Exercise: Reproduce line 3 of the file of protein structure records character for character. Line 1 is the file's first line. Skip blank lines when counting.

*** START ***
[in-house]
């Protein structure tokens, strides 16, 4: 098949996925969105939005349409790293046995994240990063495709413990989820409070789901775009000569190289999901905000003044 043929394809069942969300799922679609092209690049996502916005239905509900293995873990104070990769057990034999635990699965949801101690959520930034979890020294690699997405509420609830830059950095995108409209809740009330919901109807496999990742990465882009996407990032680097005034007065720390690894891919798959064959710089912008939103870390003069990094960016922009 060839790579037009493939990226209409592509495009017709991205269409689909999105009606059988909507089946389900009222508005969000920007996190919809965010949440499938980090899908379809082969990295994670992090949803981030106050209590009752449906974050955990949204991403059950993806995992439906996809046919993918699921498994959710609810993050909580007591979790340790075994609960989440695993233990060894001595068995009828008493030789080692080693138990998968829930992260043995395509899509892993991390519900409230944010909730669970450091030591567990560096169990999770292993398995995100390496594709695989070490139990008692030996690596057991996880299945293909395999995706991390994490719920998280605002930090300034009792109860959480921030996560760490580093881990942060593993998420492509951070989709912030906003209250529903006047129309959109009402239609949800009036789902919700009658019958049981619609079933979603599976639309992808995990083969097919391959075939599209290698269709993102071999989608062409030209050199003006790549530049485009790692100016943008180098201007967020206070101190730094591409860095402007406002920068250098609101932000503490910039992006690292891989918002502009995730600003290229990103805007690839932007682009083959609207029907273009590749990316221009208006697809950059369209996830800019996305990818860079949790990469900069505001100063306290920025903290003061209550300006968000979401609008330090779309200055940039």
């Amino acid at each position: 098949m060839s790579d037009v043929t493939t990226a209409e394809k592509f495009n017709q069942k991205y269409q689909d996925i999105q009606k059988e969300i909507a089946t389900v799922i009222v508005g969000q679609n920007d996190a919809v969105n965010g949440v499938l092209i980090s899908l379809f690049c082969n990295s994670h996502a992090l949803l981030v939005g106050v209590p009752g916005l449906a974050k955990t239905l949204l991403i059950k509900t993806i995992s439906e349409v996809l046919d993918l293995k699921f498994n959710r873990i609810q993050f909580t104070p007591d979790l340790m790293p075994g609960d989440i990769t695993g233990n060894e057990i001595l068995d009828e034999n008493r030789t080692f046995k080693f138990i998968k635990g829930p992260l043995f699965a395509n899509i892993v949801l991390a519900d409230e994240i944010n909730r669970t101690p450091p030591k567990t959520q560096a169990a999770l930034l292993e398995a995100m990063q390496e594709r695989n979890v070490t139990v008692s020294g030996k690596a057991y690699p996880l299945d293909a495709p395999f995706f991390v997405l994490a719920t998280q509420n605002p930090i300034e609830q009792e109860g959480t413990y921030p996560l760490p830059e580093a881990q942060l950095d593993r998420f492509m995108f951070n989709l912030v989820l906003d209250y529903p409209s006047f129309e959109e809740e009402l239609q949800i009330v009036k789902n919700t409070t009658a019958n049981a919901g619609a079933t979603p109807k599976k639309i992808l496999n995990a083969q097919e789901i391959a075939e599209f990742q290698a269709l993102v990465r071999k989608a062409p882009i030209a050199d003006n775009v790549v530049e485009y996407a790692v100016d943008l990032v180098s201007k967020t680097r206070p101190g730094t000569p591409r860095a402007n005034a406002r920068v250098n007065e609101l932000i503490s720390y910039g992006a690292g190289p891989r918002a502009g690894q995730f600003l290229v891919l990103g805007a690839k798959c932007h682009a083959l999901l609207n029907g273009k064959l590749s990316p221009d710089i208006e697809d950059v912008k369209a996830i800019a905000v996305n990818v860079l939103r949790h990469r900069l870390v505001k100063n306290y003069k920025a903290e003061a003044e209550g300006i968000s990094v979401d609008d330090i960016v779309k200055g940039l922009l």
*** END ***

């Amino acid at each position: 098949m060839s790579d037009v043929t493939t990226a209409e394809k592509f495009n017709q069942k991205y269409q689909d996925i999105q009606k059988e969300i909507a089946t389900v799922i009222v508005g969000q679609n920007d996190a919809v969105n965010g949440v499938l092209i980090s899908l379809f690049c082969n990295s994670h996502a992090l949803l981030v939005g106050v209590p009752g916005l449906a974050k955990t239905l949204l991403i059950k509900t993806i995992s439906e349409v996809l046919d993918l293995k699921f498994n959710r873990i609810q993050f909580t104070p007591d979790l340790m790293p075994g609960d989440i990769t695993g233990n060894e057990i001595l068995d009828e034999n008493r030789t080692f046995k080693f138990i998968k635990g829930p992260l043995f699965a395509n899509i892993v949801l991390a519900d409230e994240i944010n909730r669970t101690p450091p030591k567990t959520q560096a169990a999770l930034l292993e398995a995100m990063q390496e594709r695989n979890v070490t139990v008692s020294g030996k690596a057991y690699p996880l299945d293909a495709p395999f995706f991390v997405l994490a719920t998280q509420n605002p930090i300034e609830q009792e109860g959480t413990y921030p996560l760490p830059e580093a881990q942060l950095d593993r998420f492509m995108f951070n989709l912030v989820l906003d209250y529903p409209s006047f129309e959109e809740e009402l239609q949800i009330v009036k789902n919700t409070t009658a019958n049981a919901g619609a079933t979603p109807k599976k639309i992808l496999n995990a083969q097919e789901i391959a075939e599209f990742q290698a269709l993102v990465r071999k989608a062409p882009i030209a050199d003006n775009v790549v530049e485009y996407a790692v100016d943008l990032v180098s201007k967020t680097r206070p101190g730094t000569p591409r860095a402007n005034a406002r920068v250098n007065e609101l932000i503490s720390y910039g992006a690292g190289p891989r918002a502009g690894q995730f600003l290229v891919l990103g805007a690839k798959c932007h682009a083959l999901l609207n029907g273009k064959l590749s990316p221009d710089i208006e697809d950059v912008k369209a996830i800019a905000v996305n990818v860079l939103r949790h990469r900069l870390v505001k100063n306290y003069k920025a903290e003061a003044e209550g300006i968000s990094v979401d609008d330090i960016v779309k200055g940039l922009l």